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Right and wrong.

As Keith noted, the single-shot PD's self-interest matrix is biased towards defection. Note that tit-for-tat is only an optimal strategy for iterated PD, and so it is not really applicable to the single-shot case, since the interaction may never progress to "tat."

I may have read Keith wrongly, but it seems that he explains Hoftstadter's colleagues' defection as a simple function of humans being flawed. Namely, the "right" thing to do was to cooperate, and they were "wrong" to defect. This view is of course founded on the a-priori assumption that cooperation still is the "right" course of action, and any deviation from that course is the result of a flawed analysis. However, as Hofstadter himself points out, there is an analogy to the Henkins statement "this sentence is true." It is equally defensible on the grounds of logic alone to believe the sentence to be "right" or "wrong."

This is why I stated that morality and the PD are incompatible concepts. Morality is a set of values, the PD is a game based on a payoff matrix. The payoff matrix is not a moral matrix, it is usually rigidly defined according to some quantitative metric: a set number of dollars, for example (in the Platonia Dilemma). Of course the qualitative moral implications are related to the quantitative payoff, but that relationship is often quite complex.

For example, to use Kim's Wal-Mart example. You could make a moral argument that supporting that store helps fund social causes that negatively affect society. You could make an equally compelling moral argument that the money you save, partly used to fund social causes that benefit society, have more effect. My yearly donation of $15 to the Sierra Club has a real impact in terms of lobbyist salaries and influencing policy, for example, whereas since there are always people willing to defect and shop at Wal-Mart, the net effect of not shopping there is almost negligible (and Kim ends up having less money in her pocket anyway).

Does that mean that you should shop at Wal-Mart even if you believe in the social causes at risk by that store's methods of doing business? Not at all - see graphic at left (from article in Business Week, free registration required).

What is misleading in the Costco example however is the selective metrics used to make the argument. Yes, profits per employee and per square foot are higher than Wal-Mart, but what if you compare stock prices? COST | WMT

By which metrics do we determine the winner of the payoff matrix, then? Clearly, the "winner" is subjective. Wal-Mart "defects" by paying employees less, Costco cooperates by paying them more, and yet both claim victory. One consumer shops at Wal-Mart and uses a portion of the savings to donate to liberal organizations, another shops at Costco and pays more. Both will claim moral high ground. You could take the argument to an extreme and ask, why do we spend even one dollar on the space program or the NEA when we could be ending world hunger with the same monies?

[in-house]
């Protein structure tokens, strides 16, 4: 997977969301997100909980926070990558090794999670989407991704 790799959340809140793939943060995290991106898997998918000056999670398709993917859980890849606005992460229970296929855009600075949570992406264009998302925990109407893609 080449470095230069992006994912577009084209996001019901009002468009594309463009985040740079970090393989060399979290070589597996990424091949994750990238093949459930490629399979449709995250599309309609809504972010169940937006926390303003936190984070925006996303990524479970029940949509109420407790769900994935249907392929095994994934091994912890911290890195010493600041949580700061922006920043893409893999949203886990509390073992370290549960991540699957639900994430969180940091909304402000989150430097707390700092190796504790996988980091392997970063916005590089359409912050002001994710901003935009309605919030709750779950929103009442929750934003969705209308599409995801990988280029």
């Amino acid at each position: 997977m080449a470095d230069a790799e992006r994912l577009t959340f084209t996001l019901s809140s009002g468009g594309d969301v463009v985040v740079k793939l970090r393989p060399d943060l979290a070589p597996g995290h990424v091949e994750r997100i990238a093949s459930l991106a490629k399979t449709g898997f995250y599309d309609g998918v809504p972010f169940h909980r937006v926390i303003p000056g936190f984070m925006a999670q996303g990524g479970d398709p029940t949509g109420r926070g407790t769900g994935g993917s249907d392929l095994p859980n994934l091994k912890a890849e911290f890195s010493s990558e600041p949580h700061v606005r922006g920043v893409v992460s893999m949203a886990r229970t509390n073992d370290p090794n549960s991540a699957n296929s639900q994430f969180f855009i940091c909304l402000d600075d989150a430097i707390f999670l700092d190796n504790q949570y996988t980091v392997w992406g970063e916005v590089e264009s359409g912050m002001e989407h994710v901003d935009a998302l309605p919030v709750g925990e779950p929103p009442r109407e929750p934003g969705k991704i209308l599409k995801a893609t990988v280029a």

Overall, these gray areas are inescapable. This is the real reason that Hofstadter's colleagues - including Axelrod himself - were perfectly justified in choosing to defect. Not because they were wrong, but because they were also right. Right and Wrong simply don't map cleanly onto the payoff matrix space.

I like Keith's argument that we need to find a way to rephrase social problems so as to avoid the Prisoner's Dilemma entirely, but I think this is largely an impossible task, aside from ruinously forceful intrusion of the government into personal liberties. And even in that scenario, what the government decides is "right" is not neccessarily so. You can never escape the Henkins paradox when dealing with issues sch as Right and Wrong in dealing with social policy.

It is tempting to try and relate these kinds of issues to simple one-dimensional morality issues like "do not steal" and "share" but in real-life, it is precisely the more complex, gray area situations that we most need to solve which are not so easily characterized. In that sense, Keith's wish is granted, since the PD is simply inapplicable.

permalink | posted by Aziz P. | 4.12.2004 |

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